Christopher Hitchens dies at 62 6 replies

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Commissar MercZ

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#1 6 years ago

BBC News - Christopher Hitchens dies after battle with cancer

Christopher Hitchens dies after battle with cancer

British author, literary critic and journalist Christopher Hitchens has died, aged 62, according to Vanity Fair magazine.

He died from pneumonia, a complication of the esophageal cancer he was suffering from, at a Texas hospital.

Vanity Fair said there would "never be another like Christopher".

He is survived by his wife, Carol Blue, and their daughter, Antonia, and his children from a previous marriage, Alexander and Sophia.

Vanity Fair editor Graydon Carter described the writer as someone "of ferocious intellect, who was as vibrant on the page as he was at the bar".

"Those who read him felt they knew him, and those who knew him were profoundly fortunate souls."

Mr Hitchens was born in Portsmouth, in 1949 and graduated from Oxford in 1970. He became contributing editor to Vanity Fair in November 1992.

Prolific writer

He wrote for numerous publications including The Times Literary Supplement, the Daily Express, the London Evening Standard, Newsday and The Atlantic.

He was the author of 17 books, including The Trial of Henry Kissinger, God is not Great, How Religion Poisons Everything, and a memoir, Hitch-22.

Arguably, a collection of his essays, was released this year.

Another thing he was notable for was providing another angle of defense for the wars in Iraq and Afghanistan, at least to American viewers, where he was invited by conservative commentators for that purpose. But of course he'll be remembered for his vocal opinions on all religions.




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#2 6 years ago

Christian commentators can finally stop the speculating as to whether he'll undergo a deathbed conversion.




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#3 6 years ago
Emperor Benedictine;5594008Christian commentators can finally stop the speculating as to whether he'll undergo a deathbed conversion.

Knowing them they might get an 'inside' scoop that he did so, even if it's false. I recall for example a story about Darwin, over 30 years after his death, published by someone claiming she was there in his last days when he 'returned' to his faith and published a story to that effect, which was repeatedly recounted by commentators then, and for decades afterwards even though it was false.

Another story I remember reading regarding a Marxist theoretician and prisoner in Mussolini's jails, Antonio Gramsci, who for decades after his death was claimed (by a priest) that he had returned back to Catholicism before his death, even though it wasn't reported then or by records then either. Still persisted considering the role Gramsci had in the Communist Party, the biggest opposition to the more Catholic-influenced PPP. Of course there'd be an interest in killing the Communist's 'sacred cow' as it were by claiming the erstwhile atheist recanted.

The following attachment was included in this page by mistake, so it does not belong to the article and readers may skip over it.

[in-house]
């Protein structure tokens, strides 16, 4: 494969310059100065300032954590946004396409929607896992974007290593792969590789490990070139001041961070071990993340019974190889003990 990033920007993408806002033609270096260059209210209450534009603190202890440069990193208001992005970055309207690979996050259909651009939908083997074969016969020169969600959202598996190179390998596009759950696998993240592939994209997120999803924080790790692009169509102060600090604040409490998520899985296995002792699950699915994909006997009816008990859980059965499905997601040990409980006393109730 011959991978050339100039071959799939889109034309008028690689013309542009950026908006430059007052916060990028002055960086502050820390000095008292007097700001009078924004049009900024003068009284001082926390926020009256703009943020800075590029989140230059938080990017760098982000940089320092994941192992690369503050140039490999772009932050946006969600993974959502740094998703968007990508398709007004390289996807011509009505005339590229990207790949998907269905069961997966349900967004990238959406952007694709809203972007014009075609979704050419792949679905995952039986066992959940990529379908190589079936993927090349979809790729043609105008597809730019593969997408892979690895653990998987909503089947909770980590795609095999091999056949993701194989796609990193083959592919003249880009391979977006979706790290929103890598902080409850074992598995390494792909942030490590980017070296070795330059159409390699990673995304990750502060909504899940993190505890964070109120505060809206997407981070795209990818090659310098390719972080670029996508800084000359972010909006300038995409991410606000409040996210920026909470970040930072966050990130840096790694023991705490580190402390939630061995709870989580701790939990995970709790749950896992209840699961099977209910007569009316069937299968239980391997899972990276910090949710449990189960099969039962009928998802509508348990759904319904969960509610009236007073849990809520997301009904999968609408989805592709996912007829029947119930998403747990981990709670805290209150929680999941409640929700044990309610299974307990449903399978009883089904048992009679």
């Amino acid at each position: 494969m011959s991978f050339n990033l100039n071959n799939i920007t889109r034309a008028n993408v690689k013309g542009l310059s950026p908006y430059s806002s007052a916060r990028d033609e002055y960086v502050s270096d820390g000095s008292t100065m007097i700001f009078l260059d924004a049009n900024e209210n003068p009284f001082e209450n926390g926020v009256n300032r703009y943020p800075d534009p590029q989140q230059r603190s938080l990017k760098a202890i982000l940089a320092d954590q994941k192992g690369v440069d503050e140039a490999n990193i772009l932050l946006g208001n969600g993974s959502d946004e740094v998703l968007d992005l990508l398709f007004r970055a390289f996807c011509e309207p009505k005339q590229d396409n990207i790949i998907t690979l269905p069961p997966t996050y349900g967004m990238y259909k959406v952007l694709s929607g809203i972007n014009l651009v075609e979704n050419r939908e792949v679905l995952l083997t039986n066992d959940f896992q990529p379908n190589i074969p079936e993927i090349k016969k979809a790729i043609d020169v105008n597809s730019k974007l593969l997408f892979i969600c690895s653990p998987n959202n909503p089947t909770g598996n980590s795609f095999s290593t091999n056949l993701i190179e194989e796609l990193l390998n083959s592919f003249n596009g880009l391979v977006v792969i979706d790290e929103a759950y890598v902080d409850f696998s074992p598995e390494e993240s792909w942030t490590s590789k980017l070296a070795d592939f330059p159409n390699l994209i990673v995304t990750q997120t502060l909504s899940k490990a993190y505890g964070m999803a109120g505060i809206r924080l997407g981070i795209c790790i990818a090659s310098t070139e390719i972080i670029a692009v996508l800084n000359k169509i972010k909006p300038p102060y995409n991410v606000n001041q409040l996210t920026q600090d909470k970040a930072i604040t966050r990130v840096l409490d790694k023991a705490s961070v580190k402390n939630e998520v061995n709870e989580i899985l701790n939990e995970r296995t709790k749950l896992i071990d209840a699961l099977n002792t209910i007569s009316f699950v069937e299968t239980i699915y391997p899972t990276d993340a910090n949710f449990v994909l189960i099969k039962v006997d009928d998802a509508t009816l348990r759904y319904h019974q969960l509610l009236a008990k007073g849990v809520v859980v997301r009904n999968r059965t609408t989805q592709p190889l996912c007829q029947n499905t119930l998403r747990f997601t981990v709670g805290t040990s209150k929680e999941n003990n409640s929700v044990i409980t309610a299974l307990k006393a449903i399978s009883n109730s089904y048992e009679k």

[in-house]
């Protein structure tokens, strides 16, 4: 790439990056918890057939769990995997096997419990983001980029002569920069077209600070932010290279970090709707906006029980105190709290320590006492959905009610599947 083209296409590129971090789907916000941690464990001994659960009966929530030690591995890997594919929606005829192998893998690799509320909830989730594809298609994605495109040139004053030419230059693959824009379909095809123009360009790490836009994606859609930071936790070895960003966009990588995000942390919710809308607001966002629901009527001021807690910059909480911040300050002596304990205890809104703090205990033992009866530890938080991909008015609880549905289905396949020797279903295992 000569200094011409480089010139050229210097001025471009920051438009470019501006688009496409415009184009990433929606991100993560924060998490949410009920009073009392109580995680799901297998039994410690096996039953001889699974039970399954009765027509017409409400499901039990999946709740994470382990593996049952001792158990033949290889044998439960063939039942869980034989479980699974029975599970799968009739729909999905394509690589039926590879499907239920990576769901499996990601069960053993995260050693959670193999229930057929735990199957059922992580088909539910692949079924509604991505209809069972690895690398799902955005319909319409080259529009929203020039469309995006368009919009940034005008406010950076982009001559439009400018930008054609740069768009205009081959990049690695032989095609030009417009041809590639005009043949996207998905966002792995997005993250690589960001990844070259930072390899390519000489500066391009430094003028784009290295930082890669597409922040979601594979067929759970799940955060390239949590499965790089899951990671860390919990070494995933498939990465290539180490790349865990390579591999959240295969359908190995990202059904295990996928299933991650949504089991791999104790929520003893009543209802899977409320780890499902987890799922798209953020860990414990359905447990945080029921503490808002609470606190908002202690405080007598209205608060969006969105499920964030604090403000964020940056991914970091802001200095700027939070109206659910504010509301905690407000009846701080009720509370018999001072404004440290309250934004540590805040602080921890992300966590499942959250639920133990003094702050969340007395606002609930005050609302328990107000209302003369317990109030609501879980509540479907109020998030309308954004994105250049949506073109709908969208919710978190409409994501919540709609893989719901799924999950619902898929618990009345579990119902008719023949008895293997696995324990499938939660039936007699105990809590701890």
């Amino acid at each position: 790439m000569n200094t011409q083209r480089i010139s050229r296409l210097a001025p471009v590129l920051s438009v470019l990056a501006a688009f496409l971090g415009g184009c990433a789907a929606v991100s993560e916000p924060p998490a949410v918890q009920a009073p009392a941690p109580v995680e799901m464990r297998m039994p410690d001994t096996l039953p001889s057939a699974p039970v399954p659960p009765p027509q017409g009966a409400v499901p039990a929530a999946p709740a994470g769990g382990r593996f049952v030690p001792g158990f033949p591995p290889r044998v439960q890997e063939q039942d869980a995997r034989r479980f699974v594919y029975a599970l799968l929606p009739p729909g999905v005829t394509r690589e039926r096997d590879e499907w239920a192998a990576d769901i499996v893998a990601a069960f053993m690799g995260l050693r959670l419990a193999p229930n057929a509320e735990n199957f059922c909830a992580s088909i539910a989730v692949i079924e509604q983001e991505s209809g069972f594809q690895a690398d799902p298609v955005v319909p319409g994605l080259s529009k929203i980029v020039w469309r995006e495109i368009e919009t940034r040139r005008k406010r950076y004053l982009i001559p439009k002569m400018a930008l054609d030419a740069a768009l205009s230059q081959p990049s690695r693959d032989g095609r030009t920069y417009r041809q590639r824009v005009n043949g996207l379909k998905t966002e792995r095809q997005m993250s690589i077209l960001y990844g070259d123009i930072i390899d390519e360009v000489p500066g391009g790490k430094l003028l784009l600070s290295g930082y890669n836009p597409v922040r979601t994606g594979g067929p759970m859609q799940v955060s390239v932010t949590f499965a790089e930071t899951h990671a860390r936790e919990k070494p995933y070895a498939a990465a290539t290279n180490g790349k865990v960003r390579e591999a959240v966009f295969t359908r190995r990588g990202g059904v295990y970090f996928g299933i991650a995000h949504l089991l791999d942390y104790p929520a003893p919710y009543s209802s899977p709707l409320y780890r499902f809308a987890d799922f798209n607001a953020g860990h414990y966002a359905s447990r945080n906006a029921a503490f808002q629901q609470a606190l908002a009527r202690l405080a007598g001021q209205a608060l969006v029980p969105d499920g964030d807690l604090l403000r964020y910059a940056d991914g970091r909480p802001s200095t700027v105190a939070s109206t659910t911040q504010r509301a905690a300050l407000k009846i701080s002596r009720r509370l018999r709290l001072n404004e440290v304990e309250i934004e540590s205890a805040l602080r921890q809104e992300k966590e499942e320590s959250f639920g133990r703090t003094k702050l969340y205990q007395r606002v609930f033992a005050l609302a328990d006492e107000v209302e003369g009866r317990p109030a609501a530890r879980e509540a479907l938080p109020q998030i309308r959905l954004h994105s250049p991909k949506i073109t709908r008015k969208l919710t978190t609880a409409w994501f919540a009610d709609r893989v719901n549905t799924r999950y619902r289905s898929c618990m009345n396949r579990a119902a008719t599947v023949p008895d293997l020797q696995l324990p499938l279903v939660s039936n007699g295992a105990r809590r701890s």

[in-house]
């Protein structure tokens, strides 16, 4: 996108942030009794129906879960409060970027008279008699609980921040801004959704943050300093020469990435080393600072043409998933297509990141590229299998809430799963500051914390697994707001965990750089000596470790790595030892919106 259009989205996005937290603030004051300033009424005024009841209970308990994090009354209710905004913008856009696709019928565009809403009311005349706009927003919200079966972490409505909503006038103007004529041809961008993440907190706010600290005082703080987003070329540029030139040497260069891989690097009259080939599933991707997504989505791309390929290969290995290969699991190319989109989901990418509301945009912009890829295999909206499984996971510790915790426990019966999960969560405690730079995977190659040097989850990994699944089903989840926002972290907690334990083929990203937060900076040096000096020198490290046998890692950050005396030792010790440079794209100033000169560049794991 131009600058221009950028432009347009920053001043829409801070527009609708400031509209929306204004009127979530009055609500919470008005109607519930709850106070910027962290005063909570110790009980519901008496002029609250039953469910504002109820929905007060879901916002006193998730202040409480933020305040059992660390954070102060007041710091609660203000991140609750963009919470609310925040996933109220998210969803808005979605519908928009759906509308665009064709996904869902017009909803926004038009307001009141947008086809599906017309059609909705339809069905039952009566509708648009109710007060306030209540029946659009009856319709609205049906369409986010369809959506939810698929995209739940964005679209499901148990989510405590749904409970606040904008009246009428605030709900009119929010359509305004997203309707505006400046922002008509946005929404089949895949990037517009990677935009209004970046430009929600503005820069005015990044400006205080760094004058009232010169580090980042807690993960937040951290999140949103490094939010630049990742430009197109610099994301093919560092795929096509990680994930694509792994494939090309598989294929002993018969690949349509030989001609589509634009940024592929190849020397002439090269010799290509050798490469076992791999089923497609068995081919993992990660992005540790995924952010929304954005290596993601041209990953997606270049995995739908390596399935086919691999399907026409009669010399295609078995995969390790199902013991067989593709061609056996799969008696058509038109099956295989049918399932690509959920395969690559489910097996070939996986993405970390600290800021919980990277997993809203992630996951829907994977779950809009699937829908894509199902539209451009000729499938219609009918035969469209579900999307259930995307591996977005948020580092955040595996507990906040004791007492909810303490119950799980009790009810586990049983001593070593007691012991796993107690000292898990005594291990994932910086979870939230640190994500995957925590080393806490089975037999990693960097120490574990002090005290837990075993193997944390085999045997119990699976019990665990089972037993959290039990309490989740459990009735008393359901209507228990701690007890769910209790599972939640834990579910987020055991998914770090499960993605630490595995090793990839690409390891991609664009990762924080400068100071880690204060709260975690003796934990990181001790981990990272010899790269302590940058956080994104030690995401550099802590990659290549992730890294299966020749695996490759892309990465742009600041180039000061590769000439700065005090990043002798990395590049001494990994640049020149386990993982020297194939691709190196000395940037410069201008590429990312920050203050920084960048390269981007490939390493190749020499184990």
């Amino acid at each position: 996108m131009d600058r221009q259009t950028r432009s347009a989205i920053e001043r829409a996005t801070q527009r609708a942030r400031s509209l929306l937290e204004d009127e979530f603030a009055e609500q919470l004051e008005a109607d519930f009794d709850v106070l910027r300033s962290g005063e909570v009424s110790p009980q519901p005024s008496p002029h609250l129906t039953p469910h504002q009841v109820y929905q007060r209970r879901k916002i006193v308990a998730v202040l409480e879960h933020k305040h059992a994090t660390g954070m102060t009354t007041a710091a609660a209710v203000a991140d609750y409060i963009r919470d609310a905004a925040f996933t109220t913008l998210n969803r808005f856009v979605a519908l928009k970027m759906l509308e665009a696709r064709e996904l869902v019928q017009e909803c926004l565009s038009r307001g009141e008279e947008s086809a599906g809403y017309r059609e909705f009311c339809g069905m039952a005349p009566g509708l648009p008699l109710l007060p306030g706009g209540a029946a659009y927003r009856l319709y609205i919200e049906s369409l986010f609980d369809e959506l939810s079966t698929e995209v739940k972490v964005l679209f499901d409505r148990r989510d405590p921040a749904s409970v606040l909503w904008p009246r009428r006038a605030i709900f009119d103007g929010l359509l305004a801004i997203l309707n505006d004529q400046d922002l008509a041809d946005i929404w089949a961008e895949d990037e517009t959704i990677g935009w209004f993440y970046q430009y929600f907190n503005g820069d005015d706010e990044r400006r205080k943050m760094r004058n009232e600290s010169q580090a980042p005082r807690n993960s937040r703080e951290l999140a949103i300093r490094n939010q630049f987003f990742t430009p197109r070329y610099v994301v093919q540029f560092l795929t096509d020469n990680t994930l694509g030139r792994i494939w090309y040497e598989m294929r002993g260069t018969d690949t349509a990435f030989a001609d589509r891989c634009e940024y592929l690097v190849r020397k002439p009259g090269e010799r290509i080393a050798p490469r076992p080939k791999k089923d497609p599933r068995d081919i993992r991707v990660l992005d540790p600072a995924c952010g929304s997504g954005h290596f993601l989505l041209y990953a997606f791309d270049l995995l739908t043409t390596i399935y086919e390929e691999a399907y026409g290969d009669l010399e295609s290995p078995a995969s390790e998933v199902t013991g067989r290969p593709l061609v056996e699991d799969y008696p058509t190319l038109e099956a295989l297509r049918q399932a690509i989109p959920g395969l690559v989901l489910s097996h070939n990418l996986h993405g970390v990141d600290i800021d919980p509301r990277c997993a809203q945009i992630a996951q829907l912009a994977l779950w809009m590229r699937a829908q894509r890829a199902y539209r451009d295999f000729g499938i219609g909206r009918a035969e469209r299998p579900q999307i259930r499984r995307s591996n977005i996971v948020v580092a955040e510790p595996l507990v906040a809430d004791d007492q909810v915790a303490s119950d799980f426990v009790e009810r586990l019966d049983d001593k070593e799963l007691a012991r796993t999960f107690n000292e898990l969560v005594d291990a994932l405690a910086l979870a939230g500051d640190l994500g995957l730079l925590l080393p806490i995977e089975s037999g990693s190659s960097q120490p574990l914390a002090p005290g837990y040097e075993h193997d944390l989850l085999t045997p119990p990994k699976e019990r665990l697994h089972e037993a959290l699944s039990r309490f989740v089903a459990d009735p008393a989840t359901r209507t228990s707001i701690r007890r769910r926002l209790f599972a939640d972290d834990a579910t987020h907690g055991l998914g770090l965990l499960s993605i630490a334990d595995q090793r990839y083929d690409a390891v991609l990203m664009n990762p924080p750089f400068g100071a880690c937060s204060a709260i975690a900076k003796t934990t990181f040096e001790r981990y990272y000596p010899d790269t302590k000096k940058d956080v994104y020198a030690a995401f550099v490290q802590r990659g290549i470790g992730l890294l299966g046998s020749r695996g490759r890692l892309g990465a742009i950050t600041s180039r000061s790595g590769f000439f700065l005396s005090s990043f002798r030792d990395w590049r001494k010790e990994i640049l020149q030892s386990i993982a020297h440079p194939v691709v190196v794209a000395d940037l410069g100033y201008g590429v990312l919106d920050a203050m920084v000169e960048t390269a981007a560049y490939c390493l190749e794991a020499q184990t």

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#4 6 years ago

There was no other like him.




Nemmerle Forum Mod

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#5 6 years ago

If you liked Hitchens' writing I suspect you would also like Robert Ingersoll's Some Mistakes of Moses - published more than a hundred years earlier - who had many of the same lines of attack.

http://www.archive.org/stream/somemistakesmose00ingeuoft#page/n11/mode/2up

As for myself, it is my belief that he was a bad political commentator who made a quick buck popularising other people's arguments, (which had been made in many cases hundreds of years earlier,) at a time when the thing he was arguing for was already in full swing. If you look at the rates of decay in religion his books don't seem to have caused a whole lot of difference.

I'm not exactly thrilled he's dead, but to my mind he was primarily a cheerleader for the Iraq war rather than a philosopher.




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#6 6 years ago

Aye, his views on the war I strongly disagreed with. I did however like his verbose critiques of religious monstrosities.

The regurgitated views you mentioned, yeah... originality in this area of philosophy is is a rare commodity.

I swear Hitchens had a token of Nietzsche to him, but very little. It was probably the similarities in disdain. Oh and I do like Ingorsoll




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#7 6 years ago

Nemmerle;5595877

I'm not exactly thrilled he's dead, but to my mind he was primarily a cheerleader for the Iraq war rather than a philosopher.

That position has probably done more to wreck his standing among his original supporters/followers more than anything else I think. I know he always 'justified' this by claiming he had seen real horrors from the effects of Anfal and the 1991 uprisings in Iraq, but I'm really not sure why he thought that the recent war would necessarily 'fix' that. I guess his antics in the past decade probably did a lot to make what ever 'contributions' from the previous years irrelevant.